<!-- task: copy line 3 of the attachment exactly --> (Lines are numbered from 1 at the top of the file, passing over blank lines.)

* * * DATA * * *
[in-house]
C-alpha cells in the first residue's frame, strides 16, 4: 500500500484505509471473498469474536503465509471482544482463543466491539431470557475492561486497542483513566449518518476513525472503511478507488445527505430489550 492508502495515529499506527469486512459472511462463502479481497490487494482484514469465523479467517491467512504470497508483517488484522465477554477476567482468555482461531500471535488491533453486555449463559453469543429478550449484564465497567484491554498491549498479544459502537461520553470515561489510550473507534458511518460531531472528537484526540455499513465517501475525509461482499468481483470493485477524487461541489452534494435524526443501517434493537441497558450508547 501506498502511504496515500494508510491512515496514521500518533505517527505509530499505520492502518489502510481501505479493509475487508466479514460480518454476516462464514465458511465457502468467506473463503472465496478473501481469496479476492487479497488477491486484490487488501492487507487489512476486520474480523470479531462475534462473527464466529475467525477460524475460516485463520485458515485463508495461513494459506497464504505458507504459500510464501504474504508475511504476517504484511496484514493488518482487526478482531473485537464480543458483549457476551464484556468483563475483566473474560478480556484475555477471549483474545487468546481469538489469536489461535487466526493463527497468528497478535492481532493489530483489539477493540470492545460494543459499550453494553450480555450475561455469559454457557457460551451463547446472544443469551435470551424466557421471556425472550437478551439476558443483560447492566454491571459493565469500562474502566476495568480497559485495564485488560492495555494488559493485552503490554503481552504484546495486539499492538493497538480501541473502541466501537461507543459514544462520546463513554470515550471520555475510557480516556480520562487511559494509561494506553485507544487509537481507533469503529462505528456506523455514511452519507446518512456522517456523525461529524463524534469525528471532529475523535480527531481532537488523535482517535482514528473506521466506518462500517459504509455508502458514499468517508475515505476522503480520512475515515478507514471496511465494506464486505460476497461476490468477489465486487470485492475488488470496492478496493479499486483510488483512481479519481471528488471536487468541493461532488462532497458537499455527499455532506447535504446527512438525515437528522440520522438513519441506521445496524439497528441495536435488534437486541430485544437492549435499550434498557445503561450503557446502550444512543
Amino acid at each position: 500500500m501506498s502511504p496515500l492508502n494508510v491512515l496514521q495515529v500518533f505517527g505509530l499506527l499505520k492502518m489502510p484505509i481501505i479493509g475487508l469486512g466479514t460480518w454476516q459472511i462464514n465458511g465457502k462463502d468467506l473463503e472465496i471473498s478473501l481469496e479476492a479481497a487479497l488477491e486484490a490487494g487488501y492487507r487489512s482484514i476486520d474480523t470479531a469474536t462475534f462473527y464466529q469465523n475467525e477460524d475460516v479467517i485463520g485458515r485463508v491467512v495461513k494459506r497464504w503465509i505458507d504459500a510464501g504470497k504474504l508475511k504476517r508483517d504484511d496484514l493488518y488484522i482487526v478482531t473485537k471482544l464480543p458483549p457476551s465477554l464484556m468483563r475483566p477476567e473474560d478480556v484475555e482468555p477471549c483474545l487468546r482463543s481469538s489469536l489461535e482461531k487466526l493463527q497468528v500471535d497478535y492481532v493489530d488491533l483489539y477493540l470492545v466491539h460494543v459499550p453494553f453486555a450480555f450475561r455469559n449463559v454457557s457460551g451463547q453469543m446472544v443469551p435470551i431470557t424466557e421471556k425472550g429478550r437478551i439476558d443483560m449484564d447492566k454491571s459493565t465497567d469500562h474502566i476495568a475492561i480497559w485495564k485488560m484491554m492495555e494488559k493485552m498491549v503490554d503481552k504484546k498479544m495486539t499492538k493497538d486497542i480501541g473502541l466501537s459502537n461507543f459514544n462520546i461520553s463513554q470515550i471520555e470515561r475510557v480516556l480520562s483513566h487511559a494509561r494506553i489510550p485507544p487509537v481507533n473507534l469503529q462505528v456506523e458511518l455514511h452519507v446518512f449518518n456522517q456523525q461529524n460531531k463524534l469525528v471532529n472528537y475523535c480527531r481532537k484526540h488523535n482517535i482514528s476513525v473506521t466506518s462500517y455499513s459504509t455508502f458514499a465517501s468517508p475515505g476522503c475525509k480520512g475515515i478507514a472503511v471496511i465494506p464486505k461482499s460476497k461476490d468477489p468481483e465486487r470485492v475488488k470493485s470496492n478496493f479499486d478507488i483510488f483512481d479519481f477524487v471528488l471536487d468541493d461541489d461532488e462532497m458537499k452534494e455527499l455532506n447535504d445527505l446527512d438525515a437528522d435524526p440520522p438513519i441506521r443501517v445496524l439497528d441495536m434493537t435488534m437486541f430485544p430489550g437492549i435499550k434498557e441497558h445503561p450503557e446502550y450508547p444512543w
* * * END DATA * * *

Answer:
Amino acid at each position: 500500500m501506498s502511504p496515500l492508502n494508510v491512515l496514521q495515529v500518533f505517527g505509530l499506527l499505520k492502518m489502510p484505509i481501505i479493509g475487508l469486512g466479514t460480518w454476516q459472511i462464514n465458511g465457502k462463502d468467506l473463503e472465496i471473498s478473501l481469496e479476492a479481497a487479497l488477491e486484490a490487494g487488501y492487507r487489512s482484514i476486520d474480523t470479531a469474536t462475534f462473527y464466529q469465523n475467525e477460524d475460516v479467517i485463520g485458515r485463508v491467512v495461513k494459506r497464504w503465509i505458507d504459500a510464501g504470497k504474504l508475511k504476517r508483517d504484511d496484514l493488518y488484522i482487526v478482531t473485537k471482544l464480543p458483549p457476551s465477554l464484556m468483563r475483566p477476567e473474560d478480556v484475555e482468555p477471549c483474545l487468546r482463543s481469538s489469536l489461535e482461531k487466526l493463527q497468528v500471535d497478535y492481532v493489530d488491533l483489539y477493540l470492545v466491539h460494543v459499550p453494553f453486555a450480555f450475561r455469559n449463559v454457557s457460551g451463547q453469543m446472544v443469551p435470551i431470557t424466557e421471556k425472550g429478550r437478551i439476558d443483560m449484564d447492566k454491571s459493565t465497567d469500562h474502566i476495568a475492561i480497559w485495564k485488560m484491554m492495555e494488559k493485552m498491549v503490554d503481552k504484546k498479544m495486539t499492538k493497538d486497542i480501541g473502541l466501537s459502537n461507543f459514544n462520546i461520553s463513554q470515550i471520555e470515561r475510557v480516556l480520562s483513566h487511559a494509561r494506553i489510550p485507544p487509537v481507533n473507534l469503529q462505528v456506523e458511518l455514511h452519507v446518512f449518518n456522517q456523525q461529524n460531531k463524534l469525528v471532529n472528537y475523535c480527531r481532537k484526540h488523535n482517535i482514528s476513525v473506521t466506518s462500517y455499513s459504509t455508502f458514499a465517501s468517508p475515505g476522503c475525509k480520512g475515515i478507514a472503511v471496511i465494506p464486505k461482499s460476497k461476490d468477489p468481483e465486487r470485492v475488488k470493485s470496492n478496493f479499486d478507488i483510488f483512481d479519481f477524487v471528488l471536487d468541493d461541489d461532488e462532497m458537499k452534494e455527499l455532506n447535504d445527505l446527512d438525515a437528522d435524526p440520522p438513519i441506521r443501517v445496524l439497528d441495536m434493537t435488534m437486541f430485544p430489550g437492549i435499550k434498557e441497558h445503561p450503557e446502550y450508547p444512543w